What in Truth Divides Historians and Philosophers of Science?

  • Kenneth L. Caneva
Part of the Boston Studies in the Philosophy of Science book series (BSPS, volume 263)


Let me begin with a little personal history and two anecdotes.

I entered Princeton’s graduate program in the History and Philosophy of Science in the fall of 1967. The program embraced students formally enrolled in either the history or the philosophy department. We on the history side were neither required nor especially encouraged to take philosophy courses, and very few of us did. Nor did we see many philosophers in our history of science seminars. The director of the program, Thomas Kuhn, rarely offered a philosophy of science seminar but was heavily involved on the history of science side. Kuhn’s office and those of the other history of science professors were together in a separate building housing the program headquarters. That was also where our seminars were held. I neither knew nor cared where the philosophers were.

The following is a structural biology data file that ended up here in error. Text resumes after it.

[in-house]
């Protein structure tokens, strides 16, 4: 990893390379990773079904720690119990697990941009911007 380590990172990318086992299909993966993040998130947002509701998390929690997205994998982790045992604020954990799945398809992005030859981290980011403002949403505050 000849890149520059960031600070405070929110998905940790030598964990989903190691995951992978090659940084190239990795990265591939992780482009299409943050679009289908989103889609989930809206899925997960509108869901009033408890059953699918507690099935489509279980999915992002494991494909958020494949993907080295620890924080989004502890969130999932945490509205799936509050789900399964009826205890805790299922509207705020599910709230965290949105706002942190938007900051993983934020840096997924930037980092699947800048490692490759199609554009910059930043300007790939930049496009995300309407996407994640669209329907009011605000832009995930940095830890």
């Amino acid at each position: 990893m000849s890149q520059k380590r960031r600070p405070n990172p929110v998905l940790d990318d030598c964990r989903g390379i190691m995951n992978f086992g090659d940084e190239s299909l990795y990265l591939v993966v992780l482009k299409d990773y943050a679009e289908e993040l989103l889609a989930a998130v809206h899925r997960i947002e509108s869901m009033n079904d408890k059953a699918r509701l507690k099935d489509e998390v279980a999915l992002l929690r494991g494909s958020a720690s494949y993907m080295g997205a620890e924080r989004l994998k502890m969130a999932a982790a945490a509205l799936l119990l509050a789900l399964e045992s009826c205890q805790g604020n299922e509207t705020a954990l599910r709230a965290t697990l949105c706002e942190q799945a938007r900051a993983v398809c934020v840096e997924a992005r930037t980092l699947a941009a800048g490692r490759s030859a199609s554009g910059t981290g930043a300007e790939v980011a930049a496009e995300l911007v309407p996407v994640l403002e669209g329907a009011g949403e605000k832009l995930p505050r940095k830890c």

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© Springer Science+Business Media B.V. 2011

Authors and Affiliations

  1. 1.University of North Carolina at GreensboroGreensboroUSA

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